Dorm life ain’t no party

Yuri showed up for his weekly visit the other day. Only he didn’t look well: two black eyes that proved a violent confrontation had befallen him. He had just that day come out of the hospital after nearly a week there! The reason: a couple of fellow students had come to pay him a visit and ask to play his guitar. When he refused, they put him in his place, as it were – beating him for an hour and a half! He didn’t go to the hospital until the next day, and never called us!


Boy, was I in for an education. What Yuri experienced is called дедовщина (dyedovshina), a term normally reserved for the way new army recruits are hazed by the older cadets. It turns out it’s also practiced (according to Luba at the Harbor) in 98% of all male dorms, and 97% of even female dorms. This from a research proposal I found online (through Google translation):

Dorms, to some extent, became the main feature of the “socialist way of life”, they formed a special subculture, which has many varieties. It is not only criminal subculture gulag barracks, but also a subculture of communal dormitory and “great construction projects of communism”, a subculture in a secure dorm limitchik urban subculture of military barracks, barracks for the temporary accommodation of agricultural seasonal workers, a subculture of student dormitory, etc. During the years of Soviet power grew, and brought up more than one generation of people who had no hearth and home, past and communal dormitories, having learned their language, customs, values, norms of behavior, the twisted psychology of interpersonal and intergroup relations.

Dorms have always been a zone of high crime rates, special kinds of immoral behavior (alcoholism, drug addiction, substance abuse, sexual promiscuity, profanity, etc.). This applies to vocational school dorms. With the crisis experienced by our society, the decline in the economy, with increasing migration, decline in living standards for people subculture hostel PTU (vocational schools) has a strong further advance in the direction of criminalization. Overcoming the effects of this particular subculture on the behavior of individuals and groups, its decriminalization, the formation of humanistic subculture of young people living in dormitories PTU – these are tasks that must be addressed.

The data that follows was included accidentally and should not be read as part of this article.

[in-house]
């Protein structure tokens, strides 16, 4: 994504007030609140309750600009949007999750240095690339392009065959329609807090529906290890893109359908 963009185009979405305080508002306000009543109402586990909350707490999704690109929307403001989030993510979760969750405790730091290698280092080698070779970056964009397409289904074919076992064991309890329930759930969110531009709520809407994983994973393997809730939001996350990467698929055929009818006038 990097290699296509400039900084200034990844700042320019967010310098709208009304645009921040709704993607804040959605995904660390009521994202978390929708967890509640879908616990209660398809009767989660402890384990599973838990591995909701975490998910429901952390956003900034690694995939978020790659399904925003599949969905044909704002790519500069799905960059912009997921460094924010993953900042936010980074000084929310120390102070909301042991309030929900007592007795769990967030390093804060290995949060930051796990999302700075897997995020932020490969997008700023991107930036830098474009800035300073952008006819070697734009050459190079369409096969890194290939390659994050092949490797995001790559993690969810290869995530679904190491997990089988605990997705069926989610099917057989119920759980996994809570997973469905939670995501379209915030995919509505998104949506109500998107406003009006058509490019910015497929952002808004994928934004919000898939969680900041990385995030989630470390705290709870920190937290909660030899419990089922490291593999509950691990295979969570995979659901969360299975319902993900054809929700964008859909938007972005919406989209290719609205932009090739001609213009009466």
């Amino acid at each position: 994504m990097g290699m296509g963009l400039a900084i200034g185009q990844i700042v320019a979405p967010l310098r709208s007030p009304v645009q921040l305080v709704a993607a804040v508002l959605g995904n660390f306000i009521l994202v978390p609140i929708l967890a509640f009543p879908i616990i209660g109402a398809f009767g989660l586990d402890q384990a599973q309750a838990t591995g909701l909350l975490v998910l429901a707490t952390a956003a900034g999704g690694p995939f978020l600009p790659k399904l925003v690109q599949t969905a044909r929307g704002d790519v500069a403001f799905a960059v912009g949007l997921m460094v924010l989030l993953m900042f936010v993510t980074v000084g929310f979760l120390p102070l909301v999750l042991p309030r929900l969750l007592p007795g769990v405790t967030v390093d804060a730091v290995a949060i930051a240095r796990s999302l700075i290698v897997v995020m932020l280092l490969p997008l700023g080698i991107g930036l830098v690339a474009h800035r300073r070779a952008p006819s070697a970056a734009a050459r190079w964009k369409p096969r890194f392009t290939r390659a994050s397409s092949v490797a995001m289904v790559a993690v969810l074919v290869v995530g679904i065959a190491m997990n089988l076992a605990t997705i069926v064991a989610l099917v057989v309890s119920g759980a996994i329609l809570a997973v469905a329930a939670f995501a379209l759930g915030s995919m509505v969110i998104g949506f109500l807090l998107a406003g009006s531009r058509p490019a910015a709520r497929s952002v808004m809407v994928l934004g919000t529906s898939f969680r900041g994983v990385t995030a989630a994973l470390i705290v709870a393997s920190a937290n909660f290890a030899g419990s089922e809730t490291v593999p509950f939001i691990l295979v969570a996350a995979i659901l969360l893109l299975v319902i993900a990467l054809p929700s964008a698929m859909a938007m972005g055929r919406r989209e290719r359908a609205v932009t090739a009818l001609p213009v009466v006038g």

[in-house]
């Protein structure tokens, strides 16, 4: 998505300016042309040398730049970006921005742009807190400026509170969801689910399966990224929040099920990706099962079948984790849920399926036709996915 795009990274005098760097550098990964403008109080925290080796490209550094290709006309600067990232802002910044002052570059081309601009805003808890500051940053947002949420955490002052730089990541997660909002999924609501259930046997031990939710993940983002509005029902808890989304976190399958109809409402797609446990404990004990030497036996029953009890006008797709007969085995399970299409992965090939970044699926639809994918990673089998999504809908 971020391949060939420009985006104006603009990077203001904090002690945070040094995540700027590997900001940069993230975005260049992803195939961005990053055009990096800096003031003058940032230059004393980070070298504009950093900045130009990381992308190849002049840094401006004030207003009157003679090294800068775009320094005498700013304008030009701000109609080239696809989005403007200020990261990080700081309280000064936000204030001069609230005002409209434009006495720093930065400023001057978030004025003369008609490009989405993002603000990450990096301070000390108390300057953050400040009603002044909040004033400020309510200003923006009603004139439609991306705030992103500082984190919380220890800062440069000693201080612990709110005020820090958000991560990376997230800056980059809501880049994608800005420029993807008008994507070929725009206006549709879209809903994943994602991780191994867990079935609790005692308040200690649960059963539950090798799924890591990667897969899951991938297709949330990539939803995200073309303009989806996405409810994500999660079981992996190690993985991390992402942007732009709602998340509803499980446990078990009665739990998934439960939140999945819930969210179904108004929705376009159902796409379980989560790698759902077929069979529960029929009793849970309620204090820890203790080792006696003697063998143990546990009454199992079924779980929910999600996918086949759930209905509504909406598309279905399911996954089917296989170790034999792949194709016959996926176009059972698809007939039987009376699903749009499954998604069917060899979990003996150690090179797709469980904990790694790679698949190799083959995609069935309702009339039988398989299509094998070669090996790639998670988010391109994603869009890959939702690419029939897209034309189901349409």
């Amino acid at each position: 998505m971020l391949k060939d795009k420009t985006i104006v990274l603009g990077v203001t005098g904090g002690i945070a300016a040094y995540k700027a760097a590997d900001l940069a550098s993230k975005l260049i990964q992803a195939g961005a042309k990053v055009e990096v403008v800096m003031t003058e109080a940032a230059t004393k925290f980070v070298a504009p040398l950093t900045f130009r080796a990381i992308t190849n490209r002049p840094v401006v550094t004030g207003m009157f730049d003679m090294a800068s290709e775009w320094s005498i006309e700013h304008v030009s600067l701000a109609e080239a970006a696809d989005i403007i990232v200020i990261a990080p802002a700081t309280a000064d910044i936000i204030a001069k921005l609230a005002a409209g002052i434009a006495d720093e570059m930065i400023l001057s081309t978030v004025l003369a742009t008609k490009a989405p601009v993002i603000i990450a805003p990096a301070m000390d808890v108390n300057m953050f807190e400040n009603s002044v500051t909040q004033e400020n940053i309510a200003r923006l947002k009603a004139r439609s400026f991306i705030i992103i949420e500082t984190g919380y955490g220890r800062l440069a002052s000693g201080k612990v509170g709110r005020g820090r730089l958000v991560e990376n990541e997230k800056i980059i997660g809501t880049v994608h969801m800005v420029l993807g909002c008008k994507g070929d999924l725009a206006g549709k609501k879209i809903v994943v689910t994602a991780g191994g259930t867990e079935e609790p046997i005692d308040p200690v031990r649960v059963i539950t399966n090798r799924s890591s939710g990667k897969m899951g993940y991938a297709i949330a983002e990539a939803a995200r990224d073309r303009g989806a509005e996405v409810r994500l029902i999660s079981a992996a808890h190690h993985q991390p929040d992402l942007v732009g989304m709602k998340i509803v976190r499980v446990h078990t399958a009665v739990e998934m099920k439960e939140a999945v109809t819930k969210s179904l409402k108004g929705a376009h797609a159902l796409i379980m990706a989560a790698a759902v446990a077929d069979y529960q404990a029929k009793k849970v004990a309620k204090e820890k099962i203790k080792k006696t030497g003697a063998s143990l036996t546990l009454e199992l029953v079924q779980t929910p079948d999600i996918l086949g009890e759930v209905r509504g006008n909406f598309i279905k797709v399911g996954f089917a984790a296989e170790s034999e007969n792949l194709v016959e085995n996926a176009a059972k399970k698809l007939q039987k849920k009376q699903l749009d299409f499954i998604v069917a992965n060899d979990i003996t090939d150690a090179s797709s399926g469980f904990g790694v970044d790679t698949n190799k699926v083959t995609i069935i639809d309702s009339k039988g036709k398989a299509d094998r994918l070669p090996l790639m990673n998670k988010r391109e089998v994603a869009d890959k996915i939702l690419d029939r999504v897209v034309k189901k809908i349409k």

So did Yuri go to the police? No way. He explained that since these guys had a record, they would be arrested, and then their friends (they are from the Caucuses where nationalist loyalties are really high) would come and possibly kill him. The dorm “commander” found out about the incident, but Yuri told her that everything is OK. She knew the deal, and told him not to be afraid. Somehow she has the bullies under threat without jeopardizing Yuri’s safety either. Thankfully, she cared enough to intervene.

Luba told me that they had warned Yuri when he left the Harbor a year ago about this kind of thing. As a weak guy with no experience in defending himself (having grown up in a Christian orphanage), he was a rather poor candidate for going to such an environment. But he insisted. Wanted his independence and a free place to stay. I guess we should be amazed he lasted this long! Pray for his safety. If this continues, he will have to consider leaving not only the dorm, but school altogether, as he would have to go earn a living to pay for a place to stay. Diana and I would likely offer our place if there were no other options.

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